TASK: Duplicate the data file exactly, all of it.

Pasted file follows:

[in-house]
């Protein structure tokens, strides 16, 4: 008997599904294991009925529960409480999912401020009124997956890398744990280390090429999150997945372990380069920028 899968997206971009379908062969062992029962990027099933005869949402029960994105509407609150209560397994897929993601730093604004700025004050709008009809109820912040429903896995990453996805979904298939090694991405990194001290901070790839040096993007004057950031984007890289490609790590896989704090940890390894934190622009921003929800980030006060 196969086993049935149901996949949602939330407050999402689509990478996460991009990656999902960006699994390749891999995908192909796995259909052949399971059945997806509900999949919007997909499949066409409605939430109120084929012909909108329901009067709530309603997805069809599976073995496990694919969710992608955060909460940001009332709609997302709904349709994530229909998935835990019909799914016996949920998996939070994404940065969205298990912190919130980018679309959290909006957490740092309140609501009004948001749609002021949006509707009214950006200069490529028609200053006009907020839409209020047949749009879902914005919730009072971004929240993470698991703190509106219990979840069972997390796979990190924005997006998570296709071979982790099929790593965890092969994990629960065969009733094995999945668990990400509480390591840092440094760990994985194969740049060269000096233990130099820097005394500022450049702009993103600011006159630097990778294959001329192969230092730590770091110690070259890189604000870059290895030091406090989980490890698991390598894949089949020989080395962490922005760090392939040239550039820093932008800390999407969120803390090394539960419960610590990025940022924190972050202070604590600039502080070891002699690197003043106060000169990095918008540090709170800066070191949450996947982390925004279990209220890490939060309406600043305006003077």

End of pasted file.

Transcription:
[in-house]
């Protein structure tokens, strides 16, 4: 008997599904294991009925529960409480999912401020009124997956890398744990280390090429999150997945372990380069920028 899968997206971009379908062969062992029962990027099933005869949402029960994105509407609150209560397994897929993601730093604004700025004050709008009809109820912040429903896995990453996805979904298939090694991405990194001290901070790839040096993007004057950031984007890289490609790590896989704090940890390894934190622009921003929800980030006060 196969086993049935149901996949949602939330407050999402689509990478996460991009990656999902960006699994390749891999995908192909796995259909052949399971059945997806509900999949919007997909499949066409409605939430109120084929012909909108329901009067709530309603997805069809599976073995496990694919969710992608955060909460940001009332709609997302709904349709994530229909998935835990019909799914016996949920998996939070994404940065969205298990912190919130980018679309959290909006957490740092309140609501009004948001749609002021949006509707009214950006200069490529028609200053006009907020839409209020047949749009879902914005919730009072971004929240993470698991703190509106219990979840069972997390796979990190924005997006998570296709071979982790099929790593965890092969994990629960065969009733094995999945668990990400509480390591840092440094760990994985194969740049060269000096233990130099820097005394500022450049702009993103600011006159630097990778294959001329192969230092730590770091110690070259890189604000870059290895030091406090989980490890698991390598894949089949020989080395962490922005760090392939040239550039820093932008800390999407969120803390090394539960419960610590990025940022924190972050202070604590600039502080070891002699690197003043106060000169990095918008540090709170800066070191949450996947982390925004279990209220890490939060309406600043305006003077």